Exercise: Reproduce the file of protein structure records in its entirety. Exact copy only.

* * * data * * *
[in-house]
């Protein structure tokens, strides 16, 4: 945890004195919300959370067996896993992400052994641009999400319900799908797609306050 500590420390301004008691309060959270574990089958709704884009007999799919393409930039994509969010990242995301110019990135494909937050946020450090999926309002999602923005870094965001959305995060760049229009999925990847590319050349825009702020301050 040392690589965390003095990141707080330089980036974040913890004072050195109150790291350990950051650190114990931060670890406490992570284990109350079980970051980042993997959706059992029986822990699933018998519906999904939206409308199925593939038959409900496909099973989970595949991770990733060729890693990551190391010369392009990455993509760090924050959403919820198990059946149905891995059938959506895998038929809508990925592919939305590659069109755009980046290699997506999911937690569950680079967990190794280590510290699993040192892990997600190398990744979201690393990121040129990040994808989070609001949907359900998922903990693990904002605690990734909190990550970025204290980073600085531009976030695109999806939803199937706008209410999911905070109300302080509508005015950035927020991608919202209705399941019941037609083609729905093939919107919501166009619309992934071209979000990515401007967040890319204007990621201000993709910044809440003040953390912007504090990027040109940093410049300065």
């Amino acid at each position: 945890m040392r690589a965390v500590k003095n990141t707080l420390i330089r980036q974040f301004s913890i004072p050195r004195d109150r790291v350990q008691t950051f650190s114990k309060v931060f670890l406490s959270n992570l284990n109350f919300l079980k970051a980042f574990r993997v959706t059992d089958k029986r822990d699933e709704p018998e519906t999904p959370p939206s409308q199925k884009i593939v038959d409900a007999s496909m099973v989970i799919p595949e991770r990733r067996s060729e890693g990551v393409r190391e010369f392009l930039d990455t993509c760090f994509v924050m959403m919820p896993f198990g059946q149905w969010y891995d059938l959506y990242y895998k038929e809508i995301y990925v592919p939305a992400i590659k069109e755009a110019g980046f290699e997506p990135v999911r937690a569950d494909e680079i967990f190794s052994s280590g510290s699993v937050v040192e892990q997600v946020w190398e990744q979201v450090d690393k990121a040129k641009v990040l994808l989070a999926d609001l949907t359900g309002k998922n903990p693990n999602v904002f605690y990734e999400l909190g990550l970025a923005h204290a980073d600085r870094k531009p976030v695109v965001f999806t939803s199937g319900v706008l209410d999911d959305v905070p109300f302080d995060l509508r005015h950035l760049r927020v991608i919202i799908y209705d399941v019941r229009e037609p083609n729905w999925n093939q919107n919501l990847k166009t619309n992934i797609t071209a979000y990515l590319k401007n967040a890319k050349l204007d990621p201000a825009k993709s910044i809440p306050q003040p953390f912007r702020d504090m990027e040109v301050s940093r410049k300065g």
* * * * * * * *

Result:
[in-house]
């Protein structure tokens, strides 16, 4: 945890004195919300959370067996896993992400052994641009999400319900799908797609306050 500590420390301004008691309060959270574990089958709704884009007999799919393409930039994509969010990242995301110019990135494909937050946020450090999926309002999602923005870094965001959305995060760049229009999925990847590319050349825009702020301050 040392690589965390003095990141707080330089980036974040913890004072050195109150790291350990950051650190114990931060670890406490992570284990109350079980970051980042993997959706059992029986822990699933018998519906999904939206409308199925593939038959409900496909099973989970595949991770990733060729890693990551190391010369392009990455993509760090924050959403919820198990059946149905891995059938959506895998038929809508990925592919939305590659069109755009980046290699997506999911937690569950680079967990190794280590510290699993040192892990997600190398990744979201690393990121040129990040994808989070609001949907359900998922903990693990904002605690990734909190990550970025204290980073600085531009976030695109999806939803199937706008209410999911905070109300302080509508005015950035927020991608919202209705399941019941037609083609729905093939919107919501166009619309992934071209979000990515401007967040890319204007990621201000993709910044809440003040953390912007504090990027040109940093410049300065």
């Amino acid at each position: 945890m040392r690589a965390v500590k003095n990141t707080l420390i330089r980036q974040f301004s913890i004072p050195r004195d109150r790291v350990q008691t950051f650190s114990k309060v931060f670890l406490s959270n992570l284990n109350f919300l079980k970051a980042f574990r993997v959706t059992d089958k029986r822990d699933e709704p018998e519906t999904p959370p939206s409308q199925k884009i593939v038959d409900a007999s496909m099973v989970i799919p595949e991770r990733r067996s060729e890693g990551v393409r190391e010369f392009l930039d990455t993509c760090f994509v924050m959403m919820p896993f198990g059946q149905w969010y891995d059938l959506y990242y895998k038929e809508i995301y990925v592919p939305a992400i590659k069109e755009a110019g980046f290699e997506p990135v999911r937690a569950d494909e680079i967990f190794s052994s280590g510290s699993v937050v040192e892990q997600v946020w190398e990744q979201v450090d690393k990121a040129k641009v990040l994808l989070a999926d609001l949907t359900g309002k998922n903990p693990n999602v904002f605690y990734e999400l909190g990550l970025a923005h204290a980073d600085r870094k531009p976030v695109v965001f999806t939803s199937g319900v706008l209410d999911d959305v905070p109300f302080d995060l509508r005015h950035l760049r927020v991608i919202i799908y209705d399941v019941r229009e037609p083609n729905w999925n093939q919107n919501l990847k166009t619309n992934i797609t071209a979000y990515l590319k401007n967040a890319k050349l204007d990621p201000a825009k993709s910044i809440p306050q003040p953390f912007r702020d504090m990027e040109v301050s940093r410049k300065g």